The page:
The Malta Independent 18 November 2018, Sunday

Only one stork left, BirdLife Malta representative says while suspecting the rest were killed

Kevin Schembri Orland Wednesday, 22 August 2018, 08:08 Last update: about 4 months ago

Only one of the 18 storks that flew to Malta is left, Conservation Manager at BirdLife Malta Nicholas Barbara told The Malta Independent.

On 10 August, Three White Storks that were part of the group of eighteen that visited Malta were shot down. BirdLife Malta had said that the birds were first spotted in Gozo and then later on in Malta in Rabat and Mdina.

Barbara said that when they arrived there were four storks killed around Dingli as a result of illegal hunting. In the following days they went to Zebbug, then Gozo and then appeared in Maghtab. By the time they reached Maghtab, he said, the numbers reduced to six. As at last Saturday, only four were seen and this number is now down to one he said. Asked what he thinks happened, he said that their suspicion is that the birds were all illegally killed.

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"Unfortunately they were not staying in one place. At night they would sleep in safe spots, like on cranes, but during the day they would move around probably going down into water sources in private fields and we suspect they were killed."

"It is worrying that in 2018 we still see these incidents occur, especially where after 2014, then Animal rights Parliamentary Secretary Roderick Galdes in reaction to a similar incident in Maghtab had raised the fines up to €5,000 for killing storks."

"It seems that hunters feel at liberty to abuse, as there is no strict enforcement. The fines are there, and are a deterent, but nothing will happen until enforcement occurs. On the day the storks began being killed we had to wait around 70 minutes until the police came on site, with a dead stork near us in a field. It seems that the enforcement setup is not ready to react to such things, and that there are more people ready to go out for these birds than there is enforcement ready to react."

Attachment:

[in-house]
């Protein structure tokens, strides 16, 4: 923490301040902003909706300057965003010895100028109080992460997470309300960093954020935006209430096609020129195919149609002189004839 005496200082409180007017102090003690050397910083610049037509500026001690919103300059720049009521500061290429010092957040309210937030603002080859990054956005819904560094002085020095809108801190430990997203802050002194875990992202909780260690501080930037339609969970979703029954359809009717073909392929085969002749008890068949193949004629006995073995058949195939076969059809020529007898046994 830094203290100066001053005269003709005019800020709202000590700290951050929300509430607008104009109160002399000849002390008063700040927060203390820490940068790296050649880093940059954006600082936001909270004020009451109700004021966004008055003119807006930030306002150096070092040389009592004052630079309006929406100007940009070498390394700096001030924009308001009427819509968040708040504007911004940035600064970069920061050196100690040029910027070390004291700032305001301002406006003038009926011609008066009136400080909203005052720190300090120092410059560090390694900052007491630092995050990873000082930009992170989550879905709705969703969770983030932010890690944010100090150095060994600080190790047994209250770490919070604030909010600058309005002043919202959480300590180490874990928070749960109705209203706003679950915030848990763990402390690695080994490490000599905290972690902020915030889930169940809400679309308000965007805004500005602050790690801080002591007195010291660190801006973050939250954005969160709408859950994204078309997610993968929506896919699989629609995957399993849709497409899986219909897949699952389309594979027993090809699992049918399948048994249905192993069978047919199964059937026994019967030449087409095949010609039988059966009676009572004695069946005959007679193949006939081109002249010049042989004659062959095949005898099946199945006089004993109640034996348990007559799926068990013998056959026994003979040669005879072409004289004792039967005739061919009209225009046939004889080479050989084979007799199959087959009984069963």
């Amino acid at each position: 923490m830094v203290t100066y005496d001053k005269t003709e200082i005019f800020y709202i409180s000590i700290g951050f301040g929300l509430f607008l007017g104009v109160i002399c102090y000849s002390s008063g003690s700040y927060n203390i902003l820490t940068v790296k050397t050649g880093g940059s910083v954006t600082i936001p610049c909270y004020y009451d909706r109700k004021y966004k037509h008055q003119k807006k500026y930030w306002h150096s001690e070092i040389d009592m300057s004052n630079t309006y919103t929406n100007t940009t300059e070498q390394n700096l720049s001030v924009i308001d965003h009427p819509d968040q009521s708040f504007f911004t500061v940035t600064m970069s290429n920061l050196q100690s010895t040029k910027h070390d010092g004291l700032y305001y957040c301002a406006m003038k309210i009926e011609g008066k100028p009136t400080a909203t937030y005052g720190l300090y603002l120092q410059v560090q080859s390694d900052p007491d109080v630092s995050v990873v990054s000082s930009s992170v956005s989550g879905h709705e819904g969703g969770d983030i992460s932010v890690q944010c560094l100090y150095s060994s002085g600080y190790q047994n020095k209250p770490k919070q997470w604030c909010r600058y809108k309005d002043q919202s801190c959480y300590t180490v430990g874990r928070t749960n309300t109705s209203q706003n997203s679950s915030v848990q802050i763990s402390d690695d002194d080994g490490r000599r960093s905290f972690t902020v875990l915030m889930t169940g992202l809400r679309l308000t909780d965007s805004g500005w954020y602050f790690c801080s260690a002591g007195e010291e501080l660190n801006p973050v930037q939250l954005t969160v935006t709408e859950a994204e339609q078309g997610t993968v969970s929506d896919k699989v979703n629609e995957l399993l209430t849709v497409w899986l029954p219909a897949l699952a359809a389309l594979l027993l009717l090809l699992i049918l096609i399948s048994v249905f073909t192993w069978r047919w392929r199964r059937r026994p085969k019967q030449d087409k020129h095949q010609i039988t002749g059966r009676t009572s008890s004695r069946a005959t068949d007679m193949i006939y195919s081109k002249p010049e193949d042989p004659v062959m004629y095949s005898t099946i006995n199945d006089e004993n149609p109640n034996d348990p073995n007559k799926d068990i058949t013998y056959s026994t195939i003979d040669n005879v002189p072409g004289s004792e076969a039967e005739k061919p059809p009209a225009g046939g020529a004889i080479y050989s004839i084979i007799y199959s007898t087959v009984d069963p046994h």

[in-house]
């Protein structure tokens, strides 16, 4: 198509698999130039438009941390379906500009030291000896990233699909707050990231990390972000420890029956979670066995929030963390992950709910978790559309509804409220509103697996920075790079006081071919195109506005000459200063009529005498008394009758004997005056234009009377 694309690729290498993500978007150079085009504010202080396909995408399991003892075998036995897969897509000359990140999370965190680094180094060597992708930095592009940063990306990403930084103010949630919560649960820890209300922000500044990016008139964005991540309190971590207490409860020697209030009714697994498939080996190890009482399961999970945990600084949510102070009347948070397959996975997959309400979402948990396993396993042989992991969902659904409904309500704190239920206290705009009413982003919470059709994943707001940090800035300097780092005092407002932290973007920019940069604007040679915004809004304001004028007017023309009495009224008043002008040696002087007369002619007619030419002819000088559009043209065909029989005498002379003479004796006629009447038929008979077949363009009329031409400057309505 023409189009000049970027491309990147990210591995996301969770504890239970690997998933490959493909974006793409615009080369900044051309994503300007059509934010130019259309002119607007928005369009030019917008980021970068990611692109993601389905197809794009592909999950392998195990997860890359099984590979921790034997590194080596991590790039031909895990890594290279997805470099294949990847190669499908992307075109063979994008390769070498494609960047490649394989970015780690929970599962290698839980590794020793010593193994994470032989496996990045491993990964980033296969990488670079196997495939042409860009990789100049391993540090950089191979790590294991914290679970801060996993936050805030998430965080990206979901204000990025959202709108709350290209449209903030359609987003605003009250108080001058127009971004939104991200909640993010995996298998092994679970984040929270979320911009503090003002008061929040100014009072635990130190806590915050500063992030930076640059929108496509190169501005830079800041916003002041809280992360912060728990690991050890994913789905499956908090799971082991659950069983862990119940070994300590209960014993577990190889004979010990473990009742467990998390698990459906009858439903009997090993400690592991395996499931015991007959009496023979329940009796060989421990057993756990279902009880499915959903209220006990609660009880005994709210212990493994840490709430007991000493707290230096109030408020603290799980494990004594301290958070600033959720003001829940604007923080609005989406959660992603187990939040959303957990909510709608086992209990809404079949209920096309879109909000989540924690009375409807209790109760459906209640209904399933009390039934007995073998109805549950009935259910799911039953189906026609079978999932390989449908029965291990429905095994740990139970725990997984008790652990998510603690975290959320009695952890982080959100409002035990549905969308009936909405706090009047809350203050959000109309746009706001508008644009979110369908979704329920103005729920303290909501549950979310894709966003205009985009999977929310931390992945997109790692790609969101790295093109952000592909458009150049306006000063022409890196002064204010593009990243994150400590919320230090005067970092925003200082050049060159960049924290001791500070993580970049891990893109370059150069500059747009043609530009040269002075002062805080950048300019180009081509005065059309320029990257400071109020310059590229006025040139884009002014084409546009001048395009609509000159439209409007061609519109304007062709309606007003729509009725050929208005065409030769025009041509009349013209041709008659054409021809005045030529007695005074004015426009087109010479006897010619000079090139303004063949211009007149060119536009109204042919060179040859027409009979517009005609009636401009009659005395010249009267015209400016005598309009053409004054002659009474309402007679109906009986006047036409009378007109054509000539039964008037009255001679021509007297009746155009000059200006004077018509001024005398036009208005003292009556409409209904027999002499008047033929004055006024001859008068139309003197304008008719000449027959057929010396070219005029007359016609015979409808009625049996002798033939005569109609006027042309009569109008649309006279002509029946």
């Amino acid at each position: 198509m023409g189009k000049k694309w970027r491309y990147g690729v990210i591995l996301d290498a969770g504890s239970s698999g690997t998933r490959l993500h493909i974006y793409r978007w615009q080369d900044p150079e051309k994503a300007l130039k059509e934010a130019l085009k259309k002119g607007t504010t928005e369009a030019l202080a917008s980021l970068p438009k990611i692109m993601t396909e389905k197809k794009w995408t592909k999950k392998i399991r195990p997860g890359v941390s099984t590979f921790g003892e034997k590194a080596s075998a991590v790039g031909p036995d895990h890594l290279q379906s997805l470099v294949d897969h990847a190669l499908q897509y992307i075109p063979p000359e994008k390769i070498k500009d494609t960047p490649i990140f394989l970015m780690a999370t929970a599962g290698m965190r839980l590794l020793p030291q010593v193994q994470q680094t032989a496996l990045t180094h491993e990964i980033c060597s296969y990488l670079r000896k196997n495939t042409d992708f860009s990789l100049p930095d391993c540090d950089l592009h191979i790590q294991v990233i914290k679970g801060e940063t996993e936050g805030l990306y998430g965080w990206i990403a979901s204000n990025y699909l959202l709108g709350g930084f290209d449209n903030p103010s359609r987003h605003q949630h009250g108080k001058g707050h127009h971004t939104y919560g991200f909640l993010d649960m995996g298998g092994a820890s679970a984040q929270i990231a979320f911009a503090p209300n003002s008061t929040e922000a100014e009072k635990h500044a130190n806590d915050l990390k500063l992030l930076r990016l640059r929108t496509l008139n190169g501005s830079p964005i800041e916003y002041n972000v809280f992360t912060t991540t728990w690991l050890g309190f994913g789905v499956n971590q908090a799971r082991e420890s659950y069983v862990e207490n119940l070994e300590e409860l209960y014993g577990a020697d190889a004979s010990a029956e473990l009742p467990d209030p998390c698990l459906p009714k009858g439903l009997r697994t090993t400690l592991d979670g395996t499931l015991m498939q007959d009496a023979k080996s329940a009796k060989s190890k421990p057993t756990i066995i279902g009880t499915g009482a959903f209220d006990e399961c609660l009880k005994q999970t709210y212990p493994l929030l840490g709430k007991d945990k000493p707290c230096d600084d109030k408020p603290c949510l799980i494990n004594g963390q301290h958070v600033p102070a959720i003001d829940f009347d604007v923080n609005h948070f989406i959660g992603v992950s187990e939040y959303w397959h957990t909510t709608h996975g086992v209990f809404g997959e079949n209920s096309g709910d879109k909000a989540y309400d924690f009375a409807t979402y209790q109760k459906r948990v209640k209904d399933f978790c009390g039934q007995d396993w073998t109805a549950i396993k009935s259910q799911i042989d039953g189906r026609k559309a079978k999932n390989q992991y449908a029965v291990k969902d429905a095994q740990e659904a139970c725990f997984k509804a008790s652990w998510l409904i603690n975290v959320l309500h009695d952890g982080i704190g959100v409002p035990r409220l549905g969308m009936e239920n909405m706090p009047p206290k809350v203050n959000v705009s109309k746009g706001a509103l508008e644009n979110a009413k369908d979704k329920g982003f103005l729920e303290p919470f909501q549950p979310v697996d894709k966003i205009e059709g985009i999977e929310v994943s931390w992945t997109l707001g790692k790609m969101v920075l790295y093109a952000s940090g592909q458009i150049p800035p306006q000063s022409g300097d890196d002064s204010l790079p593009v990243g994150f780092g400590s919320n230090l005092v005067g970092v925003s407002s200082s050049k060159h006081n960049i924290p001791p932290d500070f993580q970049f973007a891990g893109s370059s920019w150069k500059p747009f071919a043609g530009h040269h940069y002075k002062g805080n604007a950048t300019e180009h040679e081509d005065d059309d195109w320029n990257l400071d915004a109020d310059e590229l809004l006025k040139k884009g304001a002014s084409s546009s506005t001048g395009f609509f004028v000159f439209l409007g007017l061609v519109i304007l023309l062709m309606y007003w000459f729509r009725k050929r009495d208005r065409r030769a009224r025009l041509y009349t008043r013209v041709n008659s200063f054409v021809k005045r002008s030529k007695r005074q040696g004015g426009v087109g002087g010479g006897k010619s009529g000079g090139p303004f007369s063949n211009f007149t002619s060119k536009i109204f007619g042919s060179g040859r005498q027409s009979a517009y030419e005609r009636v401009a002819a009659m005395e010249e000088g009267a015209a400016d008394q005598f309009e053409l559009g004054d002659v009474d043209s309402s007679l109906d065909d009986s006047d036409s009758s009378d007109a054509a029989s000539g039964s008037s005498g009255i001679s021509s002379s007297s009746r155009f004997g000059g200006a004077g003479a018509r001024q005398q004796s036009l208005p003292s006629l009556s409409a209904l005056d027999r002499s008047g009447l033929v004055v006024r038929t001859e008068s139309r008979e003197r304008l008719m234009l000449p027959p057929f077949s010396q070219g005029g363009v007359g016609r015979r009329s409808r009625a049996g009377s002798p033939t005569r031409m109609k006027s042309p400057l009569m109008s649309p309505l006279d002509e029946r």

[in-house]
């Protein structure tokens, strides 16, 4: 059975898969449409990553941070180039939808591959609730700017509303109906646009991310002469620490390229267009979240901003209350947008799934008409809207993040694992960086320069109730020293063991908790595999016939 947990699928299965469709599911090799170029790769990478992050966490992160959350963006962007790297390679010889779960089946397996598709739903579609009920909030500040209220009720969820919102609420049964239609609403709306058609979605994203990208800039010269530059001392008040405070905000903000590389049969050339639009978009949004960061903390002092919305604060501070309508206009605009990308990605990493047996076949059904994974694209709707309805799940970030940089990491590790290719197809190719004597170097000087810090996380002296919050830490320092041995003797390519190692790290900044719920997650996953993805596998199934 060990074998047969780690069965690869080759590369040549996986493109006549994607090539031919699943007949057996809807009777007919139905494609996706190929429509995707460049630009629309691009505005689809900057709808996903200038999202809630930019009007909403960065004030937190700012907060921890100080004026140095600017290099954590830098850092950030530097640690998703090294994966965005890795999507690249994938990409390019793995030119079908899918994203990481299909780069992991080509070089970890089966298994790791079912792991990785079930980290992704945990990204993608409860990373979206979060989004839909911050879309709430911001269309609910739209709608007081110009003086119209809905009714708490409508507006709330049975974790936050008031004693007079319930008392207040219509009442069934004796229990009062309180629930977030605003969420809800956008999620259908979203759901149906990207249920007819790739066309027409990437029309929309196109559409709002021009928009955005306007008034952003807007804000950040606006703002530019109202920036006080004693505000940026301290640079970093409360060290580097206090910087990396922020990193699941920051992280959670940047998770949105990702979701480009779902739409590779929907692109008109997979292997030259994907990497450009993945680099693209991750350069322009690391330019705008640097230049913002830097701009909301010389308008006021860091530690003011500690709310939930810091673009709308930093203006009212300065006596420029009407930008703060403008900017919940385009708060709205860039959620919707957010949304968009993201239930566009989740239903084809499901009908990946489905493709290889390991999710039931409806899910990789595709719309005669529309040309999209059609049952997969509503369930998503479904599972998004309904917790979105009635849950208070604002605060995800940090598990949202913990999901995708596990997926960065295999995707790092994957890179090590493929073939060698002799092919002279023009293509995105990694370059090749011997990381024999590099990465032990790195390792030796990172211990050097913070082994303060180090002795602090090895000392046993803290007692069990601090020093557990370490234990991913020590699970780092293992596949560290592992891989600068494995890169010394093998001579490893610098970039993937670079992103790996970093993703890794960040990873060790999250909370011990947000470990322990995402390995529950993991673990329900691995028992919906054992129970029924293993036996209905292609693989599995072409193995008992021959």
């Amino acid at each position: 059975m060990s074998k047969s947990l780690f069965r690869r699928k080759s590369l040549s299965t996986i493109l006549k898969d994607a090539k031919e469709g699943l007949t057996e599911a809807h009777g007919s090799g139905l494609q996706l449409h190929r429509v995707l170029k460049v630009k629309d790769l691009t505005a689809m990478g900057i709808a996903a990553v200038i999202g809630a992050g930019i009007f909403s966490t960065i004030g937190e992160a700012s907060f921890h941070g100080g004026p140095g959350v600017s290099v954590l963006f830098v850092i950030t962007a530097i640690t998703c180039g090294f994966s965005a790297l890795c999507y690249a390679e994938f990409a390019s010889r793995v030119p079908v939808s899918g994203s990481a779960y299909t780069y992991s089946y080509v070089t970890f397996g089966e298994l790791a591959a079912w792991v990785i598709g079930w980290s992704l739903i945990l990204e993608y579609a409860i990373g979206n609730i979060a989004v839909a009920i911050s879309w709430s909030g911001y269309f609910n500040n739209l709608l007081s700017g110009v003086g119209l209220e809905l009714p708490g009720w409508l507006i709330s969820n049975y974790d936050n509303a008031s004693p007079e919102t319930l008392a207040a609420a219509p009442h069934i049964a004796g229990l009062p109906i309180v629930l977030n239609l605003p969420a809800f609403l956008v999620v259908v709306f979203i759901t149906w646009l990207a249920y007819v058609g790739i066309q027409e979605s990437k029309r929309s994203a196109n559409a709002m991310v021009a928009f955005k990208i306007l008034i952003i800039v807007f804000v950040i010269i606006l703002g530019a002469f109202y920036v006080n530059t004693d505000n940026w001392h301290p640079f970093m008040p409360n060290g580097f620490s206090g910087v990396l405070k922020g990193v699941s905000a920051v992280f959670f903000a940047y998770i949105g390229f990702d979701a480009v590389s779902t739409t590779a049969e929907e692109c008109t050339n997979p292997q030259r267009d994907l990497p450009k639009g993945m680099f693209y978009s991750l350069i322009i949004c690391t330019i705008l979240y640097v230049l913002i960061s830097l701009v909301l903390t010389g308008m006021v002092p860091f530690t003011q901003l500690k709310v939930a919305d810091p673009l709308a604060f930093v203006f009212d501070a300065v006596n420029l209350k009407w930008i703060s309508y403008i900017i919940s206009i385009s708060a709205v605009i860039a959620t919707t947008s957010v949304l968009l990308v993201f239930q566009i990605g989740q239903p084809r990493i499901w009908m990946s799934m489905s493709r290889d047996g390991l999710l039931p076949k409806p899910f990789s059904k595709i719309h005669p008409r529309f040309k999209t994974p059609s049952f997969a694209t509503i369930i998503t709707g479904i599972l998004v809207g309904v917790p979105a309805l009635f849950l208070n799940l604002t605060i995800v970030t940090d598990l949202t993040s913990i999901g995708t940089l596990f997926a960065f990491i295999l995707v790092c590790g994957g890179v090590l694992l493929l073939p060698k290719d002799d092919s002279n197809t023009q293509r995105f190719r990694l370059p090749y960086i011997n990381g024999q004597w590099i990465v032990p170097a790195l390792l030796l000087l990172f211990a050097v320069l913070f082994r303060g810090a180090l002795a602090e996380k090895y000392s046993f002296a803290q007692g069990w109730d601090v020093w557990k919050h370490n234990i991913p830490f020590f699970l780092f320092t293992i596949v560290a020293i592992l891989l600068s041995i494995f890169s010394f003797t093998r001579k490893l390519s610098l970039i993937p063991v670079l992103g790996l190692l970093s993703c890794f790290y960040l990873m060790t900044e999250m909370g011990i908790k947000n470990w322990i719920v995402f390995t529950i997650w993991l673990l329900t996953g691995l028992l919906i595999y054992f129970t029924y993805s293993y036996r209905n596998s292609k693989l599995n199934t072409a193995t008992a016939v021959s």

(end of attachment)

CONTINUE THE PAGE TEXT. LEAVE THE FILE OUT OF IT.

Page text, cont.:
The storks are protected and are on a special list in Maltese laws, he explained, adding that it is not a bird normally seen in Malta. He said that two hunters have thus far been charged in court over the killing of storks. He explained that there are people who look for these birds to kill them and stuff them through taxidermy.

On 13 August, the courts denied bail for the man accused of shooting down four white storks. On 15 August, two more storks have been killed, this time at Maghtab, and Parliamentary Secretary Clint Camilleri said on Facebook that a man has been arrested in connection with the latest incident.


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